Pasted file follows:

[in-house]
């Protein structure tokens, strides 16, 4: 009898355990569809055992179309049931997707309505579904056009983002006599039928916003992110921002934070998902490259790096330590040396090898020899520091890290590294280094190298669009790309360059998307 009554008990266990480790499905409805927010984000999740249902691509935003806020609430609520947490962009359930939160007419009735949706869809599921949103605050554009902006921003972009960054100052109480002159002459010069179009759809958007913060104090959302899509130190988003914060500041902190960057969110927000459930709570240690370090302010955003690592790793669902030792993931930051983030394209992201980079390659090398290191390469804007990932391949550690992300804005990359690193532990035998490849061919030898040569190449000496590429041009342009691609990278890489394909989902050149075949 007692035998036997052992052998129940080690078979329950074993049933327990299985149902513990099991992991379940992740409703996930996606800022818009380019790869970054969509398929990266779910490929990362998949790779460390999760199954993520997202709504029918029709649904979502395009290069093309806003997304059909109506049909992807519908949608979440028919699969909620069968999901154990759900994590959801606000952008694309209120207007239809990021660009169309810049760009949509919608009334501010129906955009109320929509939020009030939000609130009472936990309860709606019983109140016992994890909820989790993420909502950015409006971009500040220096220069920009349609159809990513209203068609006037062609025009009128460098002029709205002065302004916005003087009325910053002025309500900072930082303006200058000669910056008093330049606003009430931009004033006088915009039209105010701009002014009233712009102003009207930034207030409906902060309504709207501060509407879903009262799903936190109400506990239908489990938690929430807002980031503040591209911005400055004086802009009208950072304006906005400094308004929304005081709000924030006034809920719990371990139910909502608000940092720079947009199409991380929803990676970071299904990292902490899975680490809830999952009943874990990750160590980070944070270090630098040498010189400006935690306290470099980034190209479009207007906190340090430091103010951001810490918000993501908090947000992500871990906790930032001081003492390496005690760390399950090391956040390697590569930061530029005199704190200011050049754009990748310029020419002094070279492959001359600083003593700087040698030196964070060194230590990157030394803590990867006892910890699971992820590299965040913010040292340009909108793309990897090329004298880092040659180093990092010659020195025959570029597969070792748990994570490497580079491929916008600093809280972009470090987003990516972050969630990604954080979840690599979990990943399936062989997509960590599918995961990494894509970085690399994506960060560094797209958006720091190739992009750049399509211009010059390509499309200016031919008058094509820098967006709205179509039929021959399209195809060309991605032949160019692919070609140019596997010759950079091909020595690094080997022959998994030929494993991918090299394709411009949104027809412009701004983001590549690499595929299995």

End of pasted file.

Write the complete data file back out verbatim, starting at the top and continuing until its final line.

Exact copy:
[in-house]
């Protein structure tokens, strides 16, 4: 009898355990569809055992179309049931997707309505579904056009983002006599039928916003992110921002934070998902490259790096330590040396090898020899520091890290590294280094190298669009790309360059998307 009554008990266990480790499905409805927010984000999740249902691509935003806020609430609520947490962009359930939160007419009735949706869809599921949103605050554009902006921003972009960054100052109480002159002459010069179009759809958007913060104090959302899509130190988003914060500041902190960057969110927000459930709570240690370090302010955003690592790793669902030792993931930051983030394209992201980079390659090398290191390469804007990932391949550690992300804005990359690193532990035998490849061919030898040569190449000496590429041009342009691609990278890489394909989902050149075949 007692035998036997052992052998129940080690078979329950074993049933327990299985149902513990099991992991379940992740409703996930996606800022818009380019790869970054969509398929990266779910490929990362998949790779460390999760199954993520997202709504029918029709649904979502395009290069093309806003997304059909109506049909992807519908949608979440028919699969909620069968999901154990759900994590959801606000952008694309209120207007239809990021660009169309810049760009949509919608009334501010129906955009109320929509939020009030939000609130009472936990309860709606019983109140016992994890909820989790993420909502950015409006971009500040220096220069920009349609159809990513209203068609006037062609025009009128460098002029709205002065302004916005003087009325910053002025309500900072930082303006200058000669910056008093330049606003009430931009004033006088915009039209105010701009002014009233712009102003009207930034207030409906902060309504709207501060509407879903009262799903936190109400506990239908489990938690929430807002980031503040591209911005400055004086802009009208950072304006906005400094308004929304005081709000924030006034809920719990371990139910909502608000940092720079947009199409991380929803990676970071299904990292902490899975680490809830999952009943874990990750160590980070944070270090630098040498010189400006935690306290470099980034190209479009207007906190340090430091103010951001810490918000993501908090947000992500871990906790930032001081003492390496005690760390399950090391956040390697590569930061530029005199704190200011050049754009990748310029020419002094070279492959001359600083003593700087040698030196964070060194230590990157030394803590990867006892910890699971992820590299965040913010040292340009909108793309990897090329004298880092040659180093990092010659020195025959570029597969070792748990994570490497580079491929916008600093809280972009470090987003990516972050969630990604954080979840690599979990990943399936062989997509960590599918995961990494894509970085690399994506960060560094797209958006720091190739992009750049399509211009010059390509499309200016031919008058094509820098967006709205179509039929021959399209195809060309991605032949160019692919070609140019596997010759950079091909020595690094080997022959998994030929494993991918090299394709411009949104027809412009701004983001590549690499595929299995």